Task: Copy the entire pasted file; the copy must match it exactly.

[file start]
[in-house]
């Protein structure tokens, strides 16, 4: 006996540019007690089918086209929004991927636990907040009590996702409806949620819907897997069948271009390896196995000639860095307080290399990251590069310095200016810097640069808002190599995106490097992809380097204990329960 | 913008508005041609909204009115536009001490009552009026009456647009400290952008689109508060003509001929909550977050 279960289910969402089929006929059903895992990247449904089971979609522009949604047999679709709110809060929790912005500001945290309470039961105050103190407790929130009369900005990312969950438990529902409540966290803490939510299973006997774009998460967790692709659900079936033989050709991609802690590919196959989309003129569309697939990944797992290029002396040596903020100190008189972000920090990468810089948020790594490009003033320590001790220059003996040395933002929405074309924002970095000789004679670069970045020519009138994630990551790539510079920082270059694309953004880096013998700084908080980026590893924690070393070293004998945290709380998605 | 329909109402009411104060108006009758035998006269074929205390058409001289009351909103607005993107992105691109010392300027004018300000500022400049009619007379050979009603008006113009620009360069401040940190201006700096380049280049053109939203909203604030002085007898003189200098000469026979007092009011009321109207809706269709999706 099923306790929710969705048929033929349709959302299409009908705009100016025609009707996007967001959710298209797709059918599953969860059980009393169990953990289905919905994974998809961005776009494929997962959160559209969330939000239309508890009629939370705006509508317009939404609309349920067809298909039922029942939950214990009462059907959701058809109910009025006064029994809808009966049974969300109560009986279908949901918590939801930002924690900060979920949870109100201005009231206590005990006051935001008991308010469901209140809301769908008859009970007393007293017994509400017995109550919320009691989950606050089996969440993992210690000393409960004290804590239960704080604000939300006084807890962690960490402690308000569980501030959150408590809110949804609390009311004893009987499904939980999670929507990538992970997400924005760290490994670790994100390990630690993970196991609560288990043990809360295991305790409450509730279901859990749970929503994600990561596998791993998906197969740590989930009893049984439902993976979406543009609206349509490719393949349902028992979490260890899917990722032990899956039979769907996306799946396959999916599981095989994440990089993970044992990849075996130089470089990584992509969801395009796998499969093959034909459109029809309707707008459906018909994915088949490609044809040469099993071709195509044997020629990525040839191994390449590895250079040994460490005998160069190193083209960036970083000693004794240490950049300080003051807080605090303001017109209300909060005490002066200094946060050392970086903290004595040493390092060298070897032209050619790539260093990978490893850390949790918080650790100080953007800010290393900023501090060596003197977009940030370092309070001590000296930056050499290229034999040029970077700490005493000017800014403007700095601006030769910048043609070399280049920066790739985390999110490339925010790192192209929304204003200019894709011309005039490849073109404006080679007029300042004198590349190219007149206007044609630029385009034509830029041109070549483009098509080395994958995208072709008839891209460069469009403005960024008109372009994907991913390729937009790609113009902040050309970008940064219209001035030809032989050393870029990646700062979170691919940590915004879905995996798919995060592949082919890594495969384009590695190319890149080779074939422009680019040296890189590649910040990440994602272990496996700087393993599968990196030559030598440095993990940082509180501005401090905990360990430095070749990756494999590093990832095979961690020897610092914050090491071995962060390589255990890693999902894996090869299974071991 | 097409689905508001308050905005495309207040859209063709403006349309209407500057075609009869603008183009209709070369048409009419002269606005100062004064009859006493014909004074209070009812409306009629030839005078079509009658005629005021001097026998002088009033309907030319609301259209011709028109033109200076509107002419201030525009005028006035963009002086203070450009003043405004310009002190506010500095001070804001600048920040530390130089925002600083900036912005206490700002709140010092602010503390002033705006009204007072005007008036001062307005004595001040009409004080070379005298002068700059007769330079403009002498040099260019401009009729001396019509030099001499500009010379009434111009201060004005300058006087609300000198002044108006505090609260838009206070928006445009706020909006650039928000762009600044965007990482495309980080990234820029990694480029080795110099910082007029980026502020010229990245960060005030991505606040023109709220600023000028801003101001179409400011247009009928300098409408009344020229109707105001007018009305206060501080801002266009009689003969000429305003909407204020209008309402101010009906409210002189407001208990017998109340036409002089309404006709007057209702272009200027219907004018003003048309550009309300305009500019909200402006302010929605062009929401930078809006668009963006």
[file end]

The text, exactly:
[in-house]
């Protein structure tokens, strides 16, 4: 006996540019007690089918086209929004991927636990907040009590996702409806949620819907897997069948271009390896196995000639860095307080290399990251590069310095200016810097640069808002190599995106490097992809380097204990329960 | 913008508005041609909204009115536009001490009552009026009456647009400290952008689109508060003509001929909550977050 279960289910969402089929006929059903895992990247449904089971979609522009949604047999679709709110809060929790912005500001945290309470039961105050103190407790929130009369900005990312969950438990529902409540966290803490939510299973006997774009998460967790692709659900079936033989050709991609802690590919196959989309003129569309697939990944797992290029002396040596903020100190008189972000920090990468810089948020790594490009003033320590001790220059003996040395933002929405074309924002970095000789004679670069970045020519009138994630990551790539510079920082270059694309953004880096013998700084908080980026590893924690070393070293004998945290709380998605 | 329909109402009411104060108006009758035998006269074929205390058409001289009351909103607005993107992105691109010392300027004018300000500022400049009619007379050979009603008006113009620009360069401040940190201006700096380049280049053109939203909203604030002085007898003189200098000469026979007092009011009321109207809706269709999706 099923306790929710969705048929033929349709959302299409009908705009100016025609009707996007967001959710298209797709059918599953969860059980009393169990953990289905919905994974998809961005776009494929997962959160559209969330939000239309508890009629939370705006509508317009939404609309349920067809298909039922029942939950214990009462059907959701058809109910009025006064029994809808009966049974969300109560009986279908949901918590939801930002924690900060979920949870109100201005009231206590005990006051935001008991308010469901209140809301769908008859009970007393007293017994509400017995109550919320009691989950606050089996969440993992210690000393409960004290804590239960704080604000939300006084807890962690960490402690308000569980501030959150408590809110949804609390009311004893009987499904939980999670929507990538992970997400924005760290490994670790994100390990630690993970196991609560288990043990809360295991305790409450509730279901859990749970929503994600990561596998791993998906197969740590989930009893049984439902993976979406543009609206349509490719393949349902028992979490260890899917990722032990899956039979769907996306799946396959999916599981095989994440990089993970044992990849075996130089470089990584992509969801395009796998499969093959034909459109029809309707707008459906018909994915088949490609044809040469099993071709195509044997020629990525040839191994390449590895250079040994460490005998160069190193083209960036970083000693004794240490950049300080003051807080605090303001017109209300909060005490002066200094946060050392970086903290004595040493390092060298070897032209050619790539260093990978490893850390949790918080650790100080953007800010290393900023501090060596003197977009940030370092309070001590000296930056050499290229034999040029970077700490005493000017800014403007700095601006030769910048043609070399280049920066790739985390999110490339925010790192192209929304204003200019894709011309005039490849073109404006080679007029300042004198590349190219007149206007044609630029385009034509830029041109070549483009098509080395994958995208072709008839891209460069469009403005960024008109372009994907991913390729937009790609113009902040050309970008940064219209001035030809032989050393870029990646700062979170691919940590915004879905995996798919995060592949082919890594495969384009590695190319890149080779074939422009680019040296890189590649910040990440994602272990496996700087393993599968990196030559030598440095993990940082509180501005401090905990360990430095070749990756494999590093990832095979961690020897610092914050090491071995962060390589255990890693999902894996090869299974071991 | 097409689905508001308050905005495309207040859209063709403006349309209407500057075609009869603008183009209709070369048409009419002269606005100062004064009859006493014909004074209070009812409306009629030839005078079509009658005629005021001097026998002088009033309907030319609301259209011709028109033109200076509107002419201030525009005028006035963009002086203070450009003043405004310009002190506010500095001070804001600048920040530390130089925002600083900036912005206490700002709140010092602010503390002033705006009204007072005007008036001062307005004595001040009409004080070379005298002068700059007769330079403009002498040099260019401009009729001396019509030099001499500009010379009434111009201060004005300058006087609300000198002044108006505090609260838009206070928006445009706020909006650039928000762009600044965007990482495309980080990234820029990694480029080795110099910082007029980026502020010229990245960060005030991505606040023109709220600023000028801003101001179409400011247009009928300098409408009344020229109707105001007018009305206060501080801002266009009689003969000429305003909407204020209008309402101010009906409210002189407001208990017998109340036409002089309404006709007057209702272009200027219907004018003003048309550009309300305009500019909200402006302010929605062009929401930078809006668009963006």